• The act was accomplished by means of threat, force, or fraud in order to persuade the victim into engaging in sexual activity with the defendant.

Does It Matter if I Had Consent of the Person or Not?

Yes, it matters whether the defendant had the consent of the other party or not. Under California laws, consent is defined as “cooperation given by the attitude or action of the person of their own free will.”

When an individual is giving their consent, they must provide it with the knowledge of the nature of the sexual act. This means that a defendant could not obtain consent for one action and then engage in a completely different action.

The age of the victim is also an important factor in rape cases. Age of consent is an issue in cases of statutory rape.

Even though the age of consent is an important part of the ability to provide consent, in California, it may result in additional and separate charges. The age of consent in California is 18.

Any adult over this age can be charged with statutory rape if they engage in sexual activities with a minor. In California, a minor is anyone under the age of 18.

An individual under the age of majority may consent to sexual activity with an individual over the age of majority. In that case, it would be considered statutory rape because an individual under the age of majority is considered to be a child, and a child cannot consent to sexual activity.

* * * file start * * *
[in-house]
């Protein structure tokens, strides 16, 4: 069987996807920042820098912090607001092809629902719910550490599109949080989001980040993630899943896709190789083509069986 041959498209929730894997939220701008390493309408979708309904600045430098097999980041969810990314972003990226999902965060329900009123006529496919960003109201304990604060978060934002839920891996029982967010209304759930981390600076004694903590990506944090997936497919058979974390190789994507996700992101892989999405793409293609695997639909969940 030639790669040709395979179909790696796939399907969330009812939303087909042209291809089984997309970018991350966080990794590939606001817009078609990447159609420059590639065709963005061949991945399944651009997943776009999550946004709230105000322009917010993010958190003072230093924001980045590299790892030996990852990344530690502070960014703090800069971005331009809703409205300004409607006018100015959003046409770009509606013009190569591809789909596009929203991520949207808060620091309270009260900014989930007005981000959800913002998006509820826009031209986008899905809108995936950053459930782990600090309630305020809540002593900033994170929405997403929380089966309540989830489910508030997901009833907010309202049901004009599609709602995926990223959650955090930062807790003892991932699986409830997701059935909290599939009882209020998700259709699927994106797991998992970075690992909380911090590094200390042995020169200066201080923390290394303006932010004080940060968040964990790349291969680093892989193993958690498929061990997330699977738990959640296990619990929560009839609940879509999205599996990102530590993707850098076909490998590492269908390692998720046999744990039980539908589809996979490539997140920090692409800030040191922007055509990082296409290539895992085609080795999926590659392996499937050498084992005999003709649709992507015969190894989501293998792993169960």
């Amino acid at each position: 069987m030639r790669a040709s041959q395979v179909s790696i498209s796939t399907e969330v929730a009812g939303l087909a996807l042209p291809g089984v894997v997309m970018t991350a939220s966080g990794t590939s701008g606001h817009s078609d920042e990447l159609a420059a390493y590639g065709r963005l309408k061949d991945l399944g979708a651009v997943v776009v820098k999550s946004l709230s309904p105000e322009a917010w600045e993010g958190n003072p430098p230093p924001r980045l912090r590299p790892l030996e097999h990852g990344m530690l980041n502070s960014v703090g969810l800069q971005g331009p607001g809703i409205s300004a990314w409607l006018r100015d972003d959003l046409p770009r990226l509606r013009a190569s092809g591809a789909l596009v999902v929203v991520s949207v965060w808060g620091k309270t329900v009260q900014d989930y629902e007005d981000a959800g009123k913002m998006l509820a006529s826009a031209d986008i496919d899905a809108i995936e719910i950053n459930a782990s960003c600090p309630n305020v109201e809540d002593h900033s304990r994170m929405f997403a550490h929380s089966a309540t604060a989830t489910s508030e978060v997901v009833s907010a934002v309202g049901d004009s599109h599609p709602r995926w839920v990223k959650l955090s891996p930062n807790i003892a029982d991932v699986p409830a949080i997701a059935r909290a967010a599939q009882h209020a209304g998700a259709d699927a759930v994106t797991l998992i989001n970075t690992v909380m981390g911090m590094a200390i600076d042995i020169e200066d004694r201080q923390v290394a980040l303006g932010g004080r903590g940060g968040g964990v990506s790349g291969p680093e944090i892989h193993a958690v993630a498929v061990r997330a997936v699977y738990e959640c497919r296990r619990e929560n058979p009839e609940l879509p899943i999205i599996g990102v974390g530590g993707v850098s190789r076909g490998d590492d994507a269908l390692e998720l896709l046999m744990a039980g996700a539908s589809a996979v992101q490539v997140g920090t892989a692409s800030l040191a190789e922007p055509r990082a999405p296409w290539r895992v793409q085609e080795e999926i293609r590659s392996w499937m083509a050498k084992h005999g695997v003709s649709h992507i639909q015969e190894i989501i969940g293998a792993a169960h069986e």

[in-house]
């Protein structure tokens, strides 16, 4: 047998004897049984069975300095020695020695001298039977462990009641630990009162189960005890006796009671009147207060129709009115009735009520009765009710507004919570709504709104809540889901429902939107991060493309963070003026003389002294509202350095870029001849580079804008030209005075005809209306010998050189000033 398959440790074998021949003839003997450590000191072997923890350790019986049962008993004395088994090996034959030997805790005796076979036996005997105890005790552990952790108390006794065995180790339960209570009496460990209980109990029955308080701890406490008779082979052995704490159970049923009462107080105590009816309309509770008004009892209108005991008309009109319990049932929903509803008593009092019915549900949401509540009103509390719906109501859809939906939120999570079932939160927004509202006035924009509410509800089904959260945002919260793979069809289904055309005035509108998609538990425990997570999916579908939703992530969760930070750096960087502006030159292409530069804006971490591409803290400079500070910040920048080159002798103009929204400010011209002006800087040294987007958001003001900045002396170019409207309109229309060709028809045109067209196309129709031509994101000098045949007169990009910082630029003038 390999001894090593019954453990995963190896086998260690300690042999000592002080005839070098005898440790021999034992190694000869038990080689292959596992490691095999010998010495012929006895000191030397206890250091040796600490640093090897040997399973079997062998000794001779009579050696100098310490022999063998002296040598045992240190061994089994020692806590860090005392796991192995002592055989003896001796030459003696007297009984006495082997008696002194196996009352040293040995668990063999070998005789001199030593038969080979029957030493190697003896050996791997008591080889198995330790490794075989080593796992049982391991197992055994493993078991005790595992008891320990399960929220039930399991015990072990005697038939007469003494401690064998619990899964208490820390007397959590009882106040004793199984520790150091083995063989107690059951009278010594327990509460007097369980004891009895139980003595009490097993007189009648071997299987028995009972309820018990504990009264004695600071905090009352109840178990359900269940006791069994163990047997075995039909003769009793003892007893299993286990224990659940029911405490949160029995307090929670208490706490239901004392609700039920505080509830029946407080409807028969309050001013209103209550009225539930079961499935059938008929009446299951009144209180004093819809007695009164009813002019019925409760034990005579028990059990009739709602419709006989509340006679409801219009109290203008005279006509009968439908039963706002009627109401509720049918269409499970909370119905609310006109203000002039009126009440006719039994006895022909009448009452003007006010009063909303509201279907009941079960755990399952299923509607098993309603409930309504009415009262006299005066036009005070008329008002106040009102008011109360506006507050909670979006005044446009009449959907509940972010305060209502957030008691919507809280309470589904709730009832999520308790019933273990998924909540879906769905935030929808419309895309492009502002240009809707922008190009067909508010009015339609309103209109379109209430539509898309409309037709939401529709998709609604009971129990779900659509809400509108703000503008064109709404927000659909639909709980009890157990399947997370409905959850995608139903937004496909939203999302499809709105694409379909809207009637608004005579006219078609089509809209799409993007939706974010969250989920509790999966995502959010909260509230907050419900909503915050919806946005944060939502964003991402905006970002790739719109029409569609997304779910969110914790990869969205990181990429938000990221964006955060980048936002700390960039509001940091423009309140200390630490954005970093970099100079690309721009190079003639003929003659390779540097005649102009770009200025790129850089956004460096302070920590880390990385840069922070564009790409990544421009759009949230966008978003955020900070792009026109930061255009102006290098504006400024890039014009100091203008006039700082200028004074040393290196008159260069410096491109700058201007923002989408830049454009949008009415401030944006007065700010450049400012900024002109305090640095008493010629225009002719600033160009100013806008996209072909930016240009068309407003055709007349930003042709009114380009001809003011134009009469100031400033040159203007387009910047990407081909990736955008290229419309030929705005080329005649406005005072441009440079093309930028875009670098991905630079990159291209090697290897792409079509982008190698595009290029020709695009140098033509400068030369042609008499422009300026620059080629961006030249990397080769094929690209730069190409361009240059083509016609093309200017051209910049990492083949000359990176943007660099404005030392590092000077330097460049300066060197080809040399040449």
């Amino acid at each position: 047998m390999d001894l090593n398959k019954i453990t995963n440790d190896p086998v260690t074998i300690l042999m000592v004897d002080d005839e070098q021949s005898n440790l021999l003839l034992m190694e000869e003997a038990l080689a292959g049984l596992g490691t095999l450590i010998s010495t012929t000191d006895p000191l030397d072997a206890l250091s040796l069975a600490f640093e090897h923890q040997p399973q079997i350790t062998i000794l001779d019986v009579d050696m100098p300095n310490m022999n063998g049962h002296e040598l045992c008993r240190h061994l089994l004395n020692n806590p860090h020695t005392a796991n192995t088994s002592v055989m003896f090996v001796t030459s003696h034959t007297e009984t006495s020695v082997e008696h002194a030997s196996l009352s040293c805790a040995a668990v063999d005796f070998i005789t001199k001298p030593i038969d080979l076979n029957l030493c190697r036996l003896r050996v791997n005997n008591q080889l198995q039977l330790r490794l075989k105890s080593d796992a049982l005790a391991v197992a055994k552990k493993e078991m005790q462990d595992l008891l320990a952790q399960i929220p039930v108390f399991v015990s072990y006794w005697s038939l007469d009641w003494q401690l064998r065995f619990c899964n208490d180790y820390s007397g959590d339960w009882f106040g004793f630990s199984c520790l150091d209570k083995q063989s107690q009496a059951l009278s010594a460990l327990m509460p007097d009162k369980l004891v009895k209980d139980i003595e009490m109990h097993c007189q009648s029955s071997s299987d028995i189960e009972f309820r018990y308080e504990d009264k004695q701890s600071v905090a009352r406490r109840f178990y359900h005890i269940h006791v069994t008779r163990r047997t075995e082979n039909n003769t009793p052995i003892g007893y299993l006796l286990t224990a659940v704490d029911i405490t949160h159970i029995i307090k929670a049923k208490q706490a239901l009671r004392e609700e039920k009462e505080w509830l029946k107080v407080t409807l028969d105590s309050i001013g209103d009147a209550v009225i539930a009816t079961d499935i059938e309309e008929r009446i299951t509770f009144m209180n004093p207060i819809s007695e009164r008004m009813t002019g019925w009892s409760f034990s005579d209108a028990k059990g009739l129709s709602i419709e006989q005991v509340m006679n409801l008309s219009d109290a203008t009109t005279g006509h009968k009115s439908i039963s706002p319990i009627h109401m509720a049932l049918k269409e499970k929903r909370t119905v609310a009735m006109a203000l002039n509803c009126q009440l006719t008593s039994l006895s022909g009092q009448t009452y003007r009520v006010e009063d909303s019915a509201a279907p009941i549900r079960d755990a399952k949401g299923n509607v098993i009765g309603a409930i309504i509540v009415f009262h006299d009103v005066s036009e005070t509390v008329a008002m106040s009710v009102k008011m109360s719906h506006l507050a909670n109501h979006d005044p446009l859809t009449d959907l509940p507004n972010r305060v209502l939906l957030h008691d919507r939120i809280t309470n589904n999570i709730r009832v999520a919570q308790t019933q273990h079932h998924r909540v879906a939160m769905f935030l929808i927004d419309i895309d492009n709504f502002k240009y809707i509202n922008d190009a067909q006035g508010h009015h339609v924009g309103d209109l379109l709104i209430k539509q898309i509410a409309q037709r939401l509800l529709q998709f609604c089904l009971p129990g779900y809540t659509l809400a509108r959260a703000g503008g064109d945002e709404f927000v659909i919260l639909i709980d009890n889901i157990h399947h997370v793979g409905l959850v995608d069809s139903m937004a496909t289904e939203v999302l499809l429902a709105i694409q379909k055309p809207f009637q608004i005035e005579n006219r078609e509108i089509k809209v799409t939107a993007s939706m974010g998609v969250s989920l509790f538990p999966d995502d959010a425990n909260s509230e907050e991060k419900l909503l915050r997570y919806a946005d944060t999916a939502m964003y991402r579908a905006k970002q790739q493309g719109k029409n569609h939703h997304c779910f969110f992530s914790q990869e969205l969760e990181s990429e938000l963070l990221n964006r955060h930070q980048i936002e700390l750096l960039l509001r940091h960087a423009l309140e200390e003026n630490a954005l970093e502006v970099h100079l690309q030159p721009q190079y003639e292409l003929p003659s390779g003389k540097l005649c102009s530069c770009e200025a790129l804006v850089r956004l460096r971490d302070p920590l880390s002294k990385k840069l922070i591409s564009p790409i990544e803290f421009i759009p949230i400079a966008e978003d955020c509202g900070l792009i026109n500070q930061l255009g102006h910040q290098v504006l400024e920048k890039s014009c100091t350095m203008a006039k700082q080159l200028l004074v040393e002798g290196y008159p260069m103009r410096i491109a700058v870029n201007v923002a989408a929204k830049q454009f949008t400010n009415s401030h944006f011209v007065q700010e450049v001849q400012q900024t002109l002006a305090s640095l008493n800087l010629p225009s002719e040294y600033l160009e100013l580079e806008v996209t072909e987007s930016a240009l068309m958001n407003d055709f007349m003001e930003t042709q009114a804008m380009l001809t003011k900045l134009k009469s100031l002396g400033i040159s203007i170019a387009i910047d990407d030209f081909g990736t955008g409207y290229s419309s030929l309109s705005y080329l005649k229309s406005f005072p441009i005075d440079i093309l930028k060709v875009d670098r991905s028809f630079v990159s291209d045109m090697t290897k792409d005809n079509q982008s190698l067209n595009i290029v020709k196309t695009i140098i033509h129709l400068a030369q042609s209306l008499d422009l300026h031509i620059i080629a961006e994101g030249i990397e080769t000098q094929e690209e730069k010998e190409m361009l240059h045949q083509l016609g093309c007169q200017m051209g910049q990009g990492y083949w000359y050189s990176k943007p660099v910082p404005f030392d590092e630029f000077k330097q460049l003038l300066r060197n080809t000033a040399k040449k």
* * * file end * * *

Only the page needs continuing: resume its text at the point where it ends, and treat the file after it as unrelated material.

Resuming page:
What Is the Punishment for Rape in California?

The criminal offense of rape is a felony in the State of California. The punishment for felony offenses will depend on the specific circumstances of the case and the age of the victim.

If a defendant did not use violence or force during the incident, they may face up to one year in county jail and probation. If, however, the defendant did use violence or force during the incident, they may face a prison sentence of three to eight years in a federal prison facility.

If the victim was a minor at the time of the incident, the defendant may face seven to thirteen years in prison. In addition, if the victim was under the age of fourteen, the defendant may be sentenced to nine to thirteen years spent in a federal prison.

If the victim sustained great bodily injury, the defendant may face an additional three to five years in prison, criminal fines of up to $10,000, and receive a strike on their criminal record. The amount of time a defendant will be required to serve will depend on the severity of the crime and whether the defendant has any prior convictions for rape.

In certain cases, a rape conviction may result in a life sentence, depending on the factors that surround the case. Penalties and prison sentencing will likely increase if the rape if the rape resulted in the death of the victim.

When Can Someone Sue for Rape in California?

In some cases, a victim may file a civil lawsuit against the perpetrator. In California, an individual may do so even if the defendant has not yet been convicted of the crime.